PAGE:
Gregg Segal, award-winning photographer

Gregg Segal

“There’s an answer to the problem: recycle small electricals”

Behind the scenes with award-winning photographer Gregg Segal.

Known for his works of social commentary, Gregg Segal explains why he collaborated with Recycle Your Electricals on a photographic project that captures a bird’s-eye view of people surrounded by their old electricals.

“As a photographer, I’m passionate about creating pictures that allow people to see and understand social issues in a way they might not have considered before. A few years ago, I created 7 Days of Garbage. For that project, I asked family, friends, neighbours, and anyone else I could convince, to save their garbage for a week and then lie down and be photographed in it. I found that we don’t fully grasp how much waste we generate until we’re lying in a week’s worth of our own garbage.”

“The majority of people’s garbage was food waste and the packaging that comes with the food and merchandise we buy.”

“But there’s a whole other dimension to the waste problem and that’s electrical waste – the fastest growing waste stream in the world and the UK. So, what happens to all these gadgets? They pile up in our cupboards and closets or they get tossed out.”

“I collaborated with the Recycle Your Electricals campaign to let people know there’s an answer to the problem: recycle those small old electricals.”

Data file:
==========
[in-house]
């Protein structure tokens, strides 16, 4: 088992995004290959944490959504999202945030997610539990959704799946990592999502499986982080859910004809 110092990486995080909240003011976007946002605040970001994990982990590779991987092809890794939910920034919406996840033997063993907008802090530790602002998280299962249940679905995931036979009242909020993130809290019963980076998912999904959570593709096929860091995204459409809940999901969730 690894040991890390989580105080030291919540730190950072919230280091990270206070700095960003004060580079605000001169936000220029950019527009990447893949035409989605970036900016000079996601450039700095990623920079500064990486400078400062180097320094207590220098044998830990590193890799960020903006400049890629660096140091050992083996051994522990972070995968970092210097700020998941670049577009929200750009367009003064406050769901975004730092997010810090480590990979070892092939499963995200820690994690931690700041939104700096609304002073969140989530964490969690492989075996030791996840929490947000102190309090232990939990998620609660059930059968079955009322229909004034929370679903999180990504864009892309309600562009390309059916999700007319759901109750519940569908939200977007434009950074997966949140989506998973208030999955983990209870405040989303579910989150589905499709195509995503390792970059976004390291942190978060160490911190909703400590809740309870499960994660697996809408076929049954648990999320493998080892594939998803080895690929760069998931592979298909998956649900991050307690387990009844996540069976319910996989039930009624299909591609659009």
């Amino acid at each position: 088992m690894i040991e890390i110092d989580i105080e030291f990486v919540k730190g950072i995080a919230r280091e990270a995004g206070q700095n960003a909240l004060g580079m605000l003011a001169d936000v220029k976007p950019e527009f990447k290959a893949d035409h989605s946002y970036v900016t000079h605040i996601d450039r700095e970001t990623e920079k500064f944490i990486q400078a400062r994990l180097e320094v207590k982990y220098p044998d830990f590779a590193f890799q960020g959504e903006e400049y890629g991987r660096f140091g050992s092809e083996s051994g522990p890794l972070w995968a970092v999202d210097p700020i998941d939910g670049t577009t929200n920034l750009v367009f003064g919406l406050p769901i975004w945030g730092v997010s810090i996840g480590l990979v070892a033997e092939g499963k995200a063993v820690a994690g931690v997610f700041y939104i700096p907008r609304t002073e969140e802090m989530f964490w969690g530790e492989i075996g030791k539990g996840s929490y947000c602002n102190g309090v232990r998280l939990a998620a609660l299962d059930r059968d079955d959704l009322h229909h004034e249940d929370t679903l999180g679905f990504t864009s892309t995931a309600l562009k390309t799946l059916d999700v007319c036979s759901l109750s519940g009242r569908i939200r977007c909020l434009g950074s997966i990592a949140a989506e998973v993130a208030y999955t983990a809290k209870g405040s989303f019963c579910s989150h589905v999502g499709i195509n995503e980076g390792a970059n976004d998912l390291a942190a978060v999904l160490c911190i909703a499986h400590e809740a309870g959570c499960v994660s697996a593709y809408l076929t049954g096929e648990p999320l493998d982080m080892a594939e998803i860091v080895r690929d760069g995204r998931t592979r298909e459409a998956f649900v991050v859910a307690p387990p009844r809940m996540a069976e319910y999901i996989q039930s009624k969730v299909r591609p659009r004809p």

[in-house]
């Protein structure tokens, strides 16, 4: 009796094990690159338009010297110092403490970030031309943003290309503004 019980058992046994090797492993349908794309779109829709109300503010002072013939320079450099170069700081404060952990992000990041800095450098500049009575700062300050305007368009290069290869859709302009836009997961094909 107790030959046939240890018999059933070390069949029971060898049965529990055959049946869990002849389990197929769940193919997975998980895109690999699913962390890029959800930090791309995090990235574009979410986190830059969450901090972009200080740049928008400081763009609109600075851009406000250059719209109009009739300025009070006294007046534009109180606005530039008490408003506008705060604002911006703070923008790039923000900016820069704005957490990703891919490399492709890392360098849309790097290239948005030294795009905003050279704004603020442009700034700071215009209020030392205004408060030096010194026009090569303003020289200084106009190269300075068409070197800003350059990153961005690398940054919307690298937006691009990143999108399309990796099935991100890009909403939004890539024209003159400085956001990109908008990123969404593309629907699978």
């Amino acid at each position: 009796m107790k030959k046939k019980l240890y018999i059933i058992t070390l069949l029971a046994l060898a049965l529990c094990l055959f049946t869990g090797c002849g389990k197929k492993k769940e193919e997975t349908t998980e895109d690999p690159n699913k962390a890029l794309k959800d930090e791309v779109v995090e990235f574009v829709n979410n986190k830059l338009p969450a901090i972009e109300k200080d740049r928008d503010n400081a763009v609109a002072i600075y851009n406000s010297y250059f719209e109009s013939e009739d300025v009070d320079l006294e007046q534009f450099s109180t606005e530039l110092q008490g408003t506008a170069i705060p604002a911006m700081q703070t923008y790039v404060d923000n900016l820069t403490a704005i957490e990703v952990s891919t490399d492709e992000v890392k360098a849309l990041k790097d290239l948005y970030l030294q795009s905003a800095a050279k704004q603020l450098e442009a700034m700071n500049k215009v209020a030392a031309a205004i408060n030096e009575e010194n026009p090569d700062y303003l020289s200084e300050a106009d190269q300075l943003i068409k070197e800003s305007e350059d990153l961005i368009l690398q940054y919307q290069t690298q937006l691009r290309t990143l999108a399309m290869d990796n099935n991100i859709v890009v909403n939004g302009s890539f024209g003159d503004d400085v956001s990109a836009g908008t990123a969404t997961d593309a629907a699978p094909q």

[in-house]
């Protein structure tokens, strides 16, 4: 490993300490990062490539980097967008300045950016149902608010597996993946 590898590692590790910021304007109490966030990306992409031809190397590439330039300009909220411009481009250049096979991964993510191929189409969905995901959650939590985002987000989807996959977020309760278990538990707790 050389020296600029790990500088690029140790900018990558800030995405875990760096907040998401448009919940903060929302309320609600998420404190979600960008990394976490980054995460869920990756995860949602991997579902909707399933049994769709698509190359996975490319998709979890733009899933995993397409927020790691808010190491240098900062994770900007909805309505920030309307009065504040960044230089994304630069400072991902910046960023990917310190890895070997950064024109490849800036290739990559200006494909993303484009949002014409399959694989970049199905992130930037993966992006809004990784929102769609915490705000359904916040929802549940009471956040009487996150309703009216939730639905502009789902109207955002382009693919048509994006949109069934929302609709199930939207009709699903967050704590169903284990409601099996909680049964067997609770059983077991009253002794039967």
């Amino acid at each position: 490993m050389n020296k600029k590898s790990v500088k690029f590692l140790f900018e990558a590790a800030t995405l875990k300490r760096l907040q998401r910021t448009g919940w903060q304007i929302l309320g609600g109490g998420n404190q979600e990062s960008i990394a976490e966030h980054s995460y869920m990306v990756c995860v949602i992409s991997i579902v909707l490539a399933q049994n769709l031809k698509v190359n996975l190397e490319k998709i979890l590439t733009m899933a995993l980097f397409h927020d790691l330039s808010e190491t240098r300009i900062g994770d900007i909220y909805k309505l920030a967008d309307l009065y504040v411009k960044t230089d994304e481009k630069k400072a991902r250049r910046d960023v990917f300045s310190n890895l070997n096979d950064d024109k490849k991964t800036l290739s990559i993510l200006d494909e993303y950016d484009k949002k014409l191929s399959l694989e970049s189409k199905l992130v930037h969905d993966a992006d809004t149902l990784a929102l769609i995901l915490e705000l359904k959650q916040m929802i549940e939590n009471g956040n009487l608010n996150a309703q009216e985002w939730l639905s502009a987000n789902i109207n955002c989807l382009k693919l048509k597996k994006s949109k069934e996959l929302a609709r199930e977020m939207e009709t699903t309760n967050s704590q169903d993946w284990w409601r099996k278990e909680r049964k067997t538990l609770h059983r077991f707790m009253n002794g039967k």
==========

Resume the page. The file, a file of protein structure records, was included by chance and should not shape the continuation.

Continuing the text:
7 Days of Garbage, was the visual reference for my new project for the Recycle Your Electricals campaign. The bird’s-eye perspective allows viewers to clearly see the objects at a glance. The small, old electricals are crowded around the subjects. It’s meant to feel a little overwhelming – to reflect what we all feel when we hoard all this stuff. But we can feel relief, too. We don’t have to be surrounded by this stuff. We can pass on these old electricals to others or recycle them.”

“I have to confess; I have my own collection of derelict electricals stashed in my office. I have at least two drawers full of cables alone. Why do I hold onto them? I guess I think they’ll be of use at some point. Or maybe there’s guilt for having purchased something that I’ve only used a few times. I don’t want to acknowledge the waste. But knowing now that these small old electricals can be repurposed into life-saving medical equipment, playgrounds and bicycles makes me feel better about getting rid of them productively.”

“When people see these pictures, I really want to stop them in their tracks. I expect that people will react to the portraits with a combination of, “Oh, wow, that looks like me and all my stuff,” and then, “Oh, great news, there’s a place I can take all my unused small electricals to be recycled.”

“I hope people will see themselves (and their old electricals!) in these pictures and will be inspired to unburden themselves with a good purge, by donating their small old electricals that still work and recycling the ones that don’t.”

Airing and sharing

On the Hidden Treasures photo shoot, Gregg and Downsy discovered that, like millions of us, they find it hard to let go of old electrical gear – whether that’s on the off-chance it will come in handy some time, or for sentimental reasons. But they admit that those old cables, kettles, phone chargers and other electricals crammed in cupboards and drawers will probably never get used again. Time to recycle.

Listen to Gregg and Downsy in conversation on Sam FM.

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